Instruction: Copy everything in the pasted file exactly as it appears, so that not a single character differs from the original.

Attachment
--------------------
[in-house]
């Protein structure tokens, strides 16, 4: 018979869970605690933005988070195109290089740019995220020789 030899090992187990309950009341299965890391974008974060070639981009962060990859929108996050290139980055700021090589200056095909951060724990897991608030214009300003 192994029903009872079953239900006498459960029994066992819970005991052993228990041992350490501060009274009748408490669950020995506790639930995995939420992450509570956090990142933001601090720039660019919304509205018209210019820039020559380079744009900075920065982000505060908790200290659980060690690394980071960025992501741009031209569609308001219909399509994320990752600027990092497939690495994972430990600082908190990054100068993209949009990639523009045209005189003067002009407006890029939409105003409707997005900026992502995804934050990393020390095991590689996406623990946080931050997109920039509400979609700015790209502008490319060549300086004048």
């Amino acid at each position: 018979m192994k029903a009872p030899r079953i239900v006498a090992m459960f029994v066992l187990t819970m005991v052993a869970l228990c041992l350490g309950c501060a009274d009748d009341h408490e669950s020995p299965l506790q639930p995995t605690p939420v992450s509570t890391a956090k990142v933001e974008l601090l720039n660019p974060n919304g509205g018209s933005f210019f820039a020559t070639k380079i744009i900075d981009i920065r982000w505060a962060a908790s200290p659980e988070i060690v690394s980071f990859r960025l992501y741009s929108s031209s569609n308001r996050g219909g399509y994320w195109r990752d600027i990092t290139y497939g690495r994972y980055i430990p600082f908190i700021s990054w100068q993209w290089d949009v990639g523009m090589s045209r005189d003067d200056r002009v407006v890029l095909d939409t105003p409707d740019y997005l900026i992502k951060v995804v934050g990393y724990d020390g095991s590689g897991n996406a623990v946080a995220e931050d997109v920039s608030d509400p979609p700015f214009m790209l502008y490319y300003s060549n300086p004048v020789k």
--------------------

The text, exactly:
[in-house]
């Protein structure tokens, strides 16, 4: 018979869970605690933005988070195109290089740019995220020789 030899090992187990309950009341299965890391974008974060070639981009962060990859929108996050290139980055700021090589200056095909951060724990897991608030214009300003 192994029903009872079953239900006498459960029994066992819970005991052993228990041992350490501060009274009748408490669950020995506790639930995995939420992450509570956090990142933001601090720039660019919304509205018209210019820039020559380079744009900075920065982000505060908790200290659980060690690394980071960025992501741009031209569609308001219909399509994320990752600027990092497939690495994972430990600082908190990054100068993209949009990639523009045209005189003067002009407006890029939409105003409707997005900026992502995804934050990393020390095991590689996406623990946080931050997109920039509400979609700015790209502008490319060549300086004048």
């Amino acid at each position: 018979m192994k029903a009872p030899r079953i239900v006498a090992m459960f029994v066992l187990t819970m005991v052993a869970l228990c041992l350490g309950c501060a009274d009748d009341h408490e669950s020995p299965l506790q639930p995995t605690p939420v992450s509570t890391a956090k990142v933001e974008l601090l720039n660019p974060n919304g509205g018209s933005f210019f820039a020559t070639k380079i744009i900075d981009i920065r982000w505060a962060a908790s200290p659980e988070i060690v690394s980071f990859r960025l992501y741009s929108s031209s569609n308001r996050g219909g399509y994320w195109r990752d600027i990092t290139y497939g690495r994972y980055i430990p600082f908190i700021s990054w100068q993209w290089d949009v990639g523009m090589s045209r005189d003067d200056r002009v407006v890029l095909d939409t105003p409707d740019y997005l900026i992502k951060v995804v934050g990393y724990d020390g095991s590689g897991n996406a623990v946080a995220e931050d997109v920039s608030d509400p979609p700015f214009m790209l502008y490319y300003s060549n300086p004048v020789k």